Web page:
The level of NO was estimated as NO2-, an NO metabolite, in tissue samples. NO is a highly reactive free radical gas which is a ready oxidizer and remains stored in tissues as nitrates (NO3-) or nitrite (NO2-). Thus, NO concentration can be estimated by measuring concentrations of NO3- and NO2- in combination. The simplest technique is to monitor the reduction of NO3- to NO2- by nitrate reductase or a metallic catalyst, followed by the calorimetric Griess Reaction to measure NO2- levels (nitrite levels).
Sample NO2- levels were estimated by colorimetric assay which is based on the Griess reaction. Using a two-step diazotization reaction, acidified nitrite produces a nitrosating agent which reacts with sulfa nitric acid to produce the diazonium ion. This ion is then coupled to N-(1-naphthyl) ethylenediamine dihydrocholoride to form a red azo derivative which is measured at 550 nm using a spectrophotometer. The concentrations of nitrite are calculated from a standard curve established with serial dilutions of sodium NO2-.
The reaction mixture was prepared by adding 80 μL of tissue supernatant to 0.9 mL of 0.2 mol/L sodium phosphate buffer of pH 7.00 and 20 μL of 10 mmol/L 5.5'-dithiobis (2-nitrobenzoic acid) (DTNB) solution. The yellow-colored substance formed by the reaction of GSH and DTNB was measured at 412 nm. The results were expressed as GSH µmol/mg protein.
The MDA levels of wound tissue homogenate were measured according to the method of Ohkawa et al. To 0.1 mL of test sample, 1 mL of 10% TCA and 1 mL of 0.67% TBA were added and then heated in a boiling water bath at 100℃ for 30 min. The mixture was cooled under tap water and centrifuged at 12,000 rpm for 10 min. Clear supernatant was determined by the absorbance at 535 nm and expressed as nmol/mg protein.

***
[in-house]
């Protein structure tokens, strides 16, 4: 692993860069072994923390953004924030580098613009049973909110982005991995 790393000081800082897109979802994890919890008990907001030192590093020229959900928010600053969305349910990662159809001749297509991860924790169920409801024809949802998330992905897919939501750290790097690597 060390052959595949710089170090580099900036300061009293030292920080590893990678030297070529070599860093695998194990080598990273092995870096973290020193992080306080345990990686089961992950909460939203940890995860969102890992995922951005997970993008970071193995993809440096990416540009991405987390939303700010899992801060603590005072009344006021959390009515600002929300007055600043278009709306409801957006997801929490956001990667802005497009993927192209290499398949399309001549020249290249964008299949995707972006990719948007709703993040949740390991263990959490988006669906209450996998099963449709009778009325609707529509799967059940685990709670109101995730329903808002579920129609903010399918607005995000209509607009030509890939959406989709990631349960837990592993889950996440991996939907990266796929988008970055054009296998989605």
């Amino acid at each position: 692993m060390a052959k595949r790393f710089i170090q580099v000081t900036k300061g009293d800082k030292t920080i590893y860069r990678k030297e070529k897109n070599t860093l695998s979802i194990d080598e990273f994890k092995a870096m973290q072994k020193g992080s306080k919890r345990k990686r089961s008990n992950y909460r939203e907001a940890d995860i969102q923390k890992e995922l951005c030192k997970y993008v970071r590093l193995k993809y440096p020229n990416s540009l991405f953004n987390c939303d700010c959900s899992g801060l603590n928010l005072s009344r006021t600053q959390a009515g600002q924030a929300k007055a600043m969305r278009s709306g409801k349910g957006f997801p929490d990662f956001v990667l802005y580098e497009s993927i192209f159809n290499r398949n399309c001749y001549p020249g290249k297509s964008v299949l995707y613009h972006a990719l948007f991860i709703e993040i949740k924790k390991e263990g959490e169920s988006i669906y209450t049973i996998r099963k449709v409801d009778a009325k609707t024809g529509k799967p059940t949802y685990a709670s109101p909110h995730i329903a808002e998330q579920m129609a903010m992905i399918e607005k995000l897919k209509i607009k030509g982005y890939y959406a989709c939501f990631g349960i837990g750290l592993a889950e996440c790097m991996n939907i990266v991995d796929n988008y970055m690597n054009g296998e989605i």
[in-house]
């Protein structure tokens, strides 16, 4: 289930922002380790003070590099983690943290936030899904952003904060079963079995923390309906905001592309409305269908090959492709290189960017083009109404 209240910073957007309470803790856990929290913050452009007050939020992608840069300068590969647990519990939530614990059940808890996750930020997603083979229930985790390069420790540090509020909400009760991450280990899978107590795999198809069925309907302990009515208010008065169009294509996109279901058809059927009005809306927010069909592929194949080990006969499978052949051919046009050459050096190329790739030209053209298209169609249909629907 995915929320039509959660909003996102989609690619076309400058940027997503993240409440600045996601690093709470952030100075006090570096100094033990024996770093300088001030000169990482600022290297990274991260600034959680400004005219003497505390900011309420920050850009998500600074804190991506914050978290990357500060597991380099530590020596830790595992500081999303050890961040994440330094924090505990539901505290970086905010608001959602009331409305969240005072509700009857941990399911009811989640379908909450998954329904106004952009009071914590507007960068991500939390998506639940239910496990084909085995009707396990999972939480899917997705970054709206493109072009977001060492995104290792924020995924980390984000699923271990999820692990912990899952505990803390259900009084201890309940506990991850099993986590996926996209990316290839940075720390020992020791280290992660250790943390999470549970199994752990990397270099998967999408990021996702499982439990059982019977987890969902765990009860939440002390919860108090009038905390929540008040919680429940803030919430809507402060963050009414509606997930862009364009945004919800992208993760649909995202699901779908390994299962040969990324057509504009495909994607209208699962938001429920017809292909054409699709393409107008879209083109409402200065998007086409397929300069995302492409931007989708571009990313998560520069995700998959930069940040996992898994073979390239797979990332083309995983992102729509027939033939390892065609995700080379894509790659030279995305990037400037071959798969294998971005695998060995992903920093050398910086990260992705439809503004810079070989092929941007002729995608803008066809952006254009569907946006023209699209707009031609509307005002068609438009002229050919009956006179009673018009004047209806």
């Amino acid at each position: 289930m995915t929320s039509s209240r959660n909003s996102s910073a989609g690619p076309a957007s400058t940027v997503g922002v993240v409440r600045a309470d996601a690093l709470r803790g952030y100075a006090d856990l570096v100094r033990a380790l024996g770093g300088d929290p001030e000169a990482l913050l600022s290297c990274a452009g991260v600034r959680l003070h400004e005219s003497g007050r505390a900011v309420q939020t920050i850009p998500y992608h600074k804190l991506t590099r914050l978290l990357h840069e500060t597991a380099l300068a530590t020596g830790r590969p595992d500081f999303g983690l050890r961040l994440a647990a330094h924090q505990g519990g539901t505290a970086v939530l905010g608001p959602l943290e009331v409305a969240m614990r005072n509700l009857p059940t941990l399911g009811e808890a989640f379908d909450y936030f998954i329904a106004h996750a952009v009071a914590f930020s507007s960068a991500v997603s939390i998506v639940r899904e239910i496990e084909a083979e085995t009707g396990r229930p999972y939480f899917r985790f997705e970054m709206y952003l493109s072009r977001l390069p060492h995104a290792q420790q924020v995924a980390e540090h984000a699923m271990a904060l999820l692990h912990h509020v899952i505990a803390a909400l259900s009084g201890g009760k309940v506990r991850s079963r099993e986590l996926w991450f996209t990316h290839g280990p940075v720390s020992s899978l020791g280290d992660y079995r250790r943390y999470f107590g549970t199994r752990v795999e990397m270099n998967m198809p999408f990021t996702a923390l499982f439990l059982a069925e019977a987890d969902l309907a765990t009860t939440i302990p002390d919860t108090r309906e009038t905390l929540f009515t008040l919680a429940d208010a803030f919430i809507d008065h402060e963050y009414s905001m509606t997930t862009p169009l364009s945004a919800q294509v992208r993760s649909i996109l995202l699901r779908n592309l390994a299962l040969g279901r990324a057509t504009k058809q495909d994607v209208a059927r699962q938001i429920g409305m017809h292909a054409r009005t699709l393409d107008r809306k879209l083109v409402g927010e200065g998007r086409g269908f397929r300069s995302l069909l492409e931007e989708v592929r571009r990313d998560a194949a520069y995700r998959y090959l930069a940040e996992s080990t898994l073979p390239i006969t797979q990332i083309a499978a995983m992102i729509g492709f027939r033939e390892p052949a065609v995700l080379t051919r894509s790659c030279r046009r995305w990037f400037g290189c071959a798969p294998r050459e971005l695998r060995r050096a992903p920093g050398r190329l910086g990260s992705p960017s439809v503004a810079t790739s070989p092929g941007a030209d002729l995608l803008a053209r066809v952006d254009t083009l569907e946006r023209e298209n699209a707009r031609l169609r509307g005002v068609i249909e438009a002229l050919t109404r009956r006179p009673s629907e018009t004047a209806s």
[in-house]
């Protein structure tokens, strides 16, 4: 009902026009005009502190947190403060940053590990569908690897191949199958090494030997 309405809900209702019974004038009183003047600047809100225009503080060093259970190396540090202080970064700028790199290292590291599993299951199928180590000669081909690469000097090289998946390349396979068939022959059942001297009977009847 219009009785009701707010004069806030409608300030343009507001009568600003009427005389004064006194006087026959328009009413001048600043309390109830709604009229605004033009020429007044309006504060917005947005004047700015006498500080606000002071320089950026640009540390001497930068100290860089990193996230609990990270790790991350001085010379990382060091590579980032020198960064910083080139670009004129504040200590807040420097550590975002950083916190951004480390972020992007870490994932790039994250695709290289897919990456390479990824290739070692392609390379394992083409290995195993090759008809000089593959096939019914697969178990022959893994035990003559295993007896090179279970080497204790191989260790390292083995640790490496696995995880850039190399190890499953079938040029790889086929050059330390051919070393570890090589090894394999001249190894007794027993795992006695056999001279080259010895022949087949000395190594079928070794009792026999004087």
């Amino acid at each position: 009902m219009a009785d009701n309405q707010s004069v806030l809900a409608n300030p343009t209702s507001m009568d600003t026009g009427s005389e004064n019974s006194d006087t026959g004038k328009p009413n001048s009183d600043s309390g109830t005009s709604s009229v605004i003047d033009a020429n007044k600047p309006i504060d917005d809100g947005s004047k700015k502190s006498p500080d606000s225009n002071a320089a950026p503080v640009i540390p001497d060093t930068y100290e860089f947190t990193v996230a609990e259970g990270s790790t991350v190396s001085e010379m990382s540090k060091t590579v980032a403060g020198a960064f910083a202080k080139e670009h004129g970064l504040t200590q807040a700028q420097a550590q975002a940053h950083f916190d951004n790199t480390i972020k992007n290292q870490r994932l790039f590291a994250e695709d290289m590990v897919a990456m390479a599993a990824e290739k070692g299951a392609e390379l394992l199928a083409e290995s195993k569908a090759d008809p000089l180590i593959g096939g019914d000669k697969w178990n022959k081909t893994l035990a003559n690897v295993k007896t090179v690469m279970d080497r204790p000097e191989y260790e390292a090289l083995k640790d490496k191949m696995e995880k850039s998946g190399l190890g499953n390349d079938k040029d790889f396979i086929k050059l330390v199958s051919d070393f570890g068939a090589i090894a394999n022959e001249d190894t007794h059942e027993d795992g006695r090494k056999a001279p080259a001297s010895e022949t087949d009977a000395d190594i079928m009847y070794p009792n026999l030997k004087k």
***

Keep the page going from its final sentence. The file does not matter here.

Statistical analysis for biochemical parameters was performed by Student’s t-test and data were expressed as mean ± standard deviation (SD). P < 0.05 was considered to be significant. When appropriate, statistical uncertainty was expressed by 95% confidence levels.
A total of 75 patients were enrolled of which 55 patients were randomized, with 27 patients assigned to the LAD group and 28 patients assigned to the conventional group [Figure 1]. Five participants were lost to follow-up (two in the LAD and three in the conventional group) before the biopsies could be taken. The results of hydroxyproline, total protein, MMP-2 and MMP-9, GSH, NO, and MDA levels in diabetic ulcers are shown [Table 1].
Results of hydroxyproline, total protein, MMP-2 and MMP-9, NO, GSH, and MDA levels in granulation tissue of diabetic ulcer in LAD group and conventional dressing group
|Parameters||Mean ± SD||P|
|LAD group||Conventional dressing group|
|Day 0||Day 10||Day (0-10)||Day 0||Day 10||Day (0-10)|
|Hydroxyproline (μg/mg of dry weight of tissue)||46.9 ± 16.0||100 ± 6.6||55.2 ± 25.1||51.5 ± 10.9||80.7 ± 15.6||29.2 ± 13.5||0.000|